During my university days when friends were always crashing over at our house we bought a multipack of cheap toothbrushes so anyone that stayed over could brush their teeth the next morning. Many friends chose to write their names on them with sharpie and just keep a toothbrush at our house!

    When we’re hosting guests I like to let them know of any routines that we have such as my husband gets up at X time for work and needs some time in the bathroom between X-X or he will be late

  8. We are Airbnb hosts in Sydney and we already do most of the things on this list. We also have a phone plan set up so its free to call us on our mobiles from the home phone, so if theres anything wrong and we’re not home, the guest can call us. The way we manage our home and our guests, is to think of it from our perspective if we were the guests. What would we appreciate? What is important to us and what do we notice? The room gets a thorough dusting and vaccuum before every guest and so does the entire apartment! We have a laminated card in the room with essential information, including our contact details, and when we make up the room for guests we include free city maps, public transport guides, and bottles of water, that we mention to guests how many areas of the city have places to fill up on water. We also have shampoo, conditioner and body wash in the bathroom for them to use, as well as other complimentary bits and pieces in the bathroom cupboard , like hairdryer, hair ties and bobby pins (new), new toothbrush, travel sized toothpaste (also new and unopened), etc…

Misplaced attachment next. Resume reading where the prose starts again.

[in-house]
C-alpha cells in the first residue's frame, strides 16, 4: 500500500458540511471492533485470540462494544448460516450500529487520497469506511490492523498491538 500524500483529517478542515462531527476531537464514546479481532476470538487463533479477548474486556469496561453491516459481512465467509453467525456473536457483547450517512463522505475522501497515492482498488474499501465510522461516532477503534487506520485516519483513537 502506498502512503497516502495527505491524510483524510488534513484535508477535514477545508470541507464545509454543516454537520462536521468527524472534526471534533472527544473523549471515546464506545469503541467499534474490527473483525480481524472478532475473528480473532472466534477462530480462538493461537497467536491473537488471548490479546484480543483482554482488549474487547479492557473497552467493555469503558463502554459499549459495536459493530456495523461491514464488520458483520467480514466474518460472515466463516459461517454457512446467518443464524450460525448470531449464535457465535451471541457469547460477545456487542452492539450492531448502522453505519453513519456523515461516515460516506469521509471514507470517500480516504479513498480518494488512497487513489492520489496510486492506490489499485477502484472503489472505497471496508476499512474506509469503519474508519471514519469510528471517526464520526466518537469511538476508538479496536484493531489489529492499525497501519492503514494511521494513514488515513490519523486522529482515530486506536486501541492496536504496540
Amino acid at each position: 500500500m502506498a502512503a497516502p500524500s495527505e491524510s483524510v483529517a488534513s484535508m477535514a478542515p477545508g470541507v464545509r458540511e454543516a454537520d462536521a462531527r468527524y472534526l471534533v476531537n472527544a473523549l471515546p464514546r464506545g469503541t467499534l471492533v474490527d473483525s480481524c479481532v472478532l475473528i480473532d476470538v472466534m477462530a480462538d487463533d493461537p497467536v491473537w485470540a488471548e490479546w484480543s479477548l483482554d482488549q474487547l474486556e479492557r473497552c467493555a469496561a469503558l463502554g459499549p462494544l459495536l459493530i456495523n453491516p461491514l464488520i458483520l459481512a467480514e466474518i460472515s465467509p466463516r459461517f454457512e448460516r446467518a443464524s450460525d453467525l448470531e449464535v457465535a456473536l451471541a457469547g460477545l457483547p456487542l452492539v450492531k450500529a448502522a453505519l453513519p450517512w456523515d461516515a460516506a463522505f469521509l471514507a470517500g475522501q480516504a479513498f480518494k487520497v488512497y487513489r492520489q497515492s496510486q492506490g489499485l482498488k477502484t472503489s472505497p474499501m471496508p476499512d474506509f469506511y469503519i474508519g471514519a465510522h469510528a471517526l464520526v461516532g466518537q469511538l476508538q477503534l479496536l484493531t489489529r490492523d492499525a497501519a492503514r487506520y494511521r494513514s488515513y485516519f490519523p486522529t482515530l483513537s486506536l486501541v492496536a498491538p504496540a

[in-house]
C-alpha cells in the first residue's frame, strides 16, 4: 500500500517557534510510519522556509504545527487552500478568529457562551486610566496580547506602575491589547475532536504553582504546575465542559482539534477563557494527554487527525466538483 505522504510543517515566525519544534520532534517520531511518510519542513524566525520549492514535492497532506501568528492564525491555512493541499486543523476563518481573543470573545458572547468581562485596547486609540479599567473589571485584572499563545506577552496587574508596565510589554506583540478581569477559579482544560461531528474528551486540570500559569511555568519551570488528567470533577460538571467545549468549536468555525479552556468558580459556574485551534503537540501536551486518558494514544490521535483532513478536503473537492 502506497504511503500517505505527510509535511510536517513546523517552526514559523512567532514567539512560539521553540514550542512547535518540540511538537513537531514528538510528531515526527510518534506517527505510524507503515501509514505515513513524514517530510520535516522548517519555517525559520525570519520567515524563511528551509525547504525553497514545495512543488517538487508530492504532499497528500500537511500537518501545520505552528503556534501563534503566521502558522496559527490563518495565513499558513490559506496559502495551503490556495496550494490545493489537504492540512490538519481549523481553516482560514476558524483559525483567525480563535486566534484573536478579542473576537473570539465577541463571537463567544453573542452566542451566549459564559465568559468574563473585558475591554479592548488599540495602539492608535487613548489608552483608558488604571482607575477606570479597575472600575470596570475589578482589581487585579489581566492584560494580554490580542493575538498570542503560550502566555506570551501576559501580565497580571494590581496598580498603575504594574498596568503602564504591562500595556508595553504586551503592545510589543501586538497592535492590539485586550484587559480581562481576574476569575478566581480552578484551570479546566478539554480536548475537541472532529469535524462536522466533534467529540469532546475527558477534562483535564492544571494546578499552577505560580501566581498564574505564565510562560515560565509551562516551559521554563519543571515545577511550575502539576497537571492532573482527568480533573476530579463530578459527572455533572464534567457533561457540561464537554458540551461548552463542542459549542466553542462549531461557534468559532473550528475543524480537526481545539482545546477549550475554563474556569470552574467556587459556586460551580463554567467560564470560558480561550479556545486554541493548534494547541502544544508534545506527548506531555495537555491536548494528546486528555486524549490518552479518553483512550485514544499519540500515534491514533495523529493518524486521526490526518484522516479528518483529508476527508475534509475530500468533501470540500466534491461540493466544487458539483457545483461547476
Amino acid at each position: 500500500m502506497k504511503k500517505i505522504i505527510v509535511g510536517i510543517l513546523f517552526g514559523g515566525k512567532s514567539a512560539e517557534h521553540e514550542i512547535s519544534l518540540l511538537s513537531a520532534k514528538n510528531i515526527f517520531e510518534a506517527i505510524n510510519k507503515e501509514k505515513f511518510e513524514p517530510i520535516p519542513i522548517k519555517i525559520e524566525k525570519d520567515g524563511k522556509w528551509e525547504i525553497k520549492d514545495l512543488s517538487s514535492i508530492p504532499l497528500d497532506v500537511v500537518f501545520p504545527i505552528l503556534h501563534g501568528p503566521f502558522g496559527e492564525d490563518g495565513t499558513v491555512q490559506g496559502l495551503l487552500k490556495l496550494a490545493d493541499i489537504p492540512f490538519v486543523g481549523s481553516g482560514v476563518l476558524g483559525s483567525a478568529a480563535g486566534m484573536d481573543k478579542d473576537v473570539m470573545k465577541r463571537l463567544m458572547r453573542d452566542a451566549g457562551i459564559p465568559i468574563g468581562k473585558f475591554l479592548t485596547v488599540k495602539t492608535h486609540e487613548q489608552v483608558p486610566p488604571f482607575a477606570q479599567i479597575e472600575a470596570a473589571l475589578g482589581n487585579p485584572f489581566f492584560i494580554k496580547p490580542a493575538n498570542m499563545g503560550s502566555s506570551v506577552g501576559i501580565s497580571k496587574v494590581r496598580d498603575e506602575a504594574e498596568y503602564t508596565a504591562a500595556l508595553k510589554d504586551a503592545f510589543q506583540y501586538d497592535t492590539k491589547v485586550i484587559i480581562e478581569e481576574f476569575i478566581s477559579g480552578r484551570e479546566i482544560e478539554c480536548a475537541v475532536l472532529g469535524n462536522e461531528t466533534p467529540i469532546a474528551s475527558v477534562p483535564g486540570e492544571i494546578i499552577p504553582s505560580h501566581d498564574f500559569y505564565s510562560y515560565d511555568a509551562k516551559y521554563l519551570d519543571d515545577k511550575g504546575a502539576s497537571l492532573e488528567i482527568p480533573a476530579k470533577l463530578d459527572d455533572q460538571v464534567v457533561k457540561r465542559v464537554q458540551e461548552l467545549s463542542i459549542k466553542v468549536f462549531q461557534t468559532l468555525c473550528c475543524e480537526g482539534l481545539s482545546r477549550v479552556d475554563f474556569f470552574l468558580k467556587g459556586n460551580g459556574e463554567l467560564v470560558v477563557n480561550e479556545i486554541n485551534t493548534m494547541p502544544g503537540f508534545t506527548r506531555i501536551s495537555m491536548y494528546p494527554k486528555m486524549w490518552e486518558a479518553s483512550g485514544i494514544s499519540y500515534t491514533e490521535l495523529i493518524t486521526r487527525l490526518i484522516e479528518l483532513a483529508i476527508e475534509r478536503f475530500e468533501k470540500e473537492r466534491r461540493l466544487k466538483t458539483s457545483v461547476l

If you’re an Airbnb host, I would also mention that comprehensive directions (including public transport directions) sent through prior to the guest arriving is a huge help! Our first Airbnd experience as guests came with the most amazing directions, and having landed at 11pm in Barcelona, it made our lives sooooooo much easier! And its now something we do as well.